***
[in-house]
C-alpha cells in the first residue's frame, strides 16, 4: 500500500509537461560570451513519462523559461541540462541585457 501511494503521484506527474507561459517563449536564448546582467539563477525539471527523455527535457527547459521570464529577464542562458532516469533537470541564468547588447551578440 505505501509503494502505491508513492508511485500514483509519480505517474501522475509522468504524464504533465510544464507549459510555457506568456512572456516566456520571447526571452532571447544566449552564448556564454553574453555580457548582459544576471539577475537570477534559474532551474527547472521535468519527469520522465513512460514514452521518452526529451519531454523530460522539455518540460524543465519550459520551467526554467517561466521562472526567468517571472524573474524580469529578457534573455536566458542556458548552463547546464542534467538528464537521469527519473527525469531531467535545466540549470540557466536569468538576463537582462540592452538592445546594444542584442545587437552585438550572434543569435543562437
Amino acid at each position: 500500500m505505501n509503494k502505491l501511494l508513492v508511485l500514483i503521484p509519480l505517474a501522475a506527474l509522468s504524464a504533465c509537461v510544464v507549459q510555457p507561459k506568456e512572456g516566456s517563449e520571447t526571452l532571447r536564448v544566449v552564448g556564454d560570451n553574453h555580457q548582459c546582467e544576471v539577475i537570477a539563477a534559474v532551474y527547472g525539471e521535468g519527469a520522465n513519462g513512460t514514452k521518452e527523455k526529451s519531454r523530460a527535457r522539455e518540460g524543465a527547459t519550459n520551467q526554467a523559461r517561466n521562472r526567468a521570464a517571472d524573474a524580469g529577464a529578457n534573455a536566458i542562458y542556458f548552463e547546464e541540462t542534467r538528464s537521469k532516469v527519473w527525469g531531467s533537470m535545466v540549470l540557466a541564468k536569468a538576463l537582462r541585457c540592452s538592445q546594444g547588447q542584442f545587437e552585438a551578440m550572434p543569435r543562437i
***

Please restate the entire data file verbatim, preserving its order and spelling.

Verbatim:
[in-house]
C-alpha cells in the first residue's frame, strides 16, 4: 500500500509537461560570451513519462523559461541540462541585457 501511494503521484506527474507561459517563449536564448546582467539563477525539471527523455527535457527547459521570464529577464542562458532516469533537470541564468547588447551578440 505505501509503494502505491508513492508511485500514483509519480505517474501522475509522468504524464504533465510544464507549459510555457506568456512572456516566456520571447526571452532571447544566449552564448556564454553574453555580457548582459544576471539577475537570477534559474532551474527547472521535468519527469520522465513512460514514452521518452526529451519531454523530460522539455518540460524543465519550459520551467526554467517561466521562472526567468517571472524573474524580469529578457534573455536566458542556458548552463547546464542534467538528464537521469527519473527525469531531467535545466540549470540557466536569468538576463537582462540592452538592445546594444542584442545587437552585438550572434543569435543562437
Amino acid at each position: 500500500m505505501n509503494k502505491l501511494l508513492v508511485l500514483i503521484p509519480l505517474a501522475a506527474l509522468s504524464a504533465c509537461v510544464v507549459q510555457p507561459k506568456e512572456g516566456s517563449e520571447t526571452l532571447r536564448v544566449v552564448g556564454d560570451n553574453h555580457q548582459c546582467e544576471v539577475i537570477a539563477a534559474v532551474y527547472g525539471e521535468g519527469a520522465n513519462g513512460t514514452k521518452e527523455k526529451s519531454r523530460a527535457r522539455e518540460g524543465a527547459t519550459n520551467q526554467a523559461r517561466n521562472r526567468a521570464a517571472d524573474a524580469g529577464a529578457n534573455a536566458i542562458y542556458f548552463e547546464e541540462t542534467r538528464s537521469k532516469v527519473w527525469g531531467s533537470m535545466v540549470l540557466a541564468k536569468a538576463l537582462r541585457c540592452s538592445q546594444g547588447q542584442f545587437e552585438a551578440m550572434p543569435r543562437i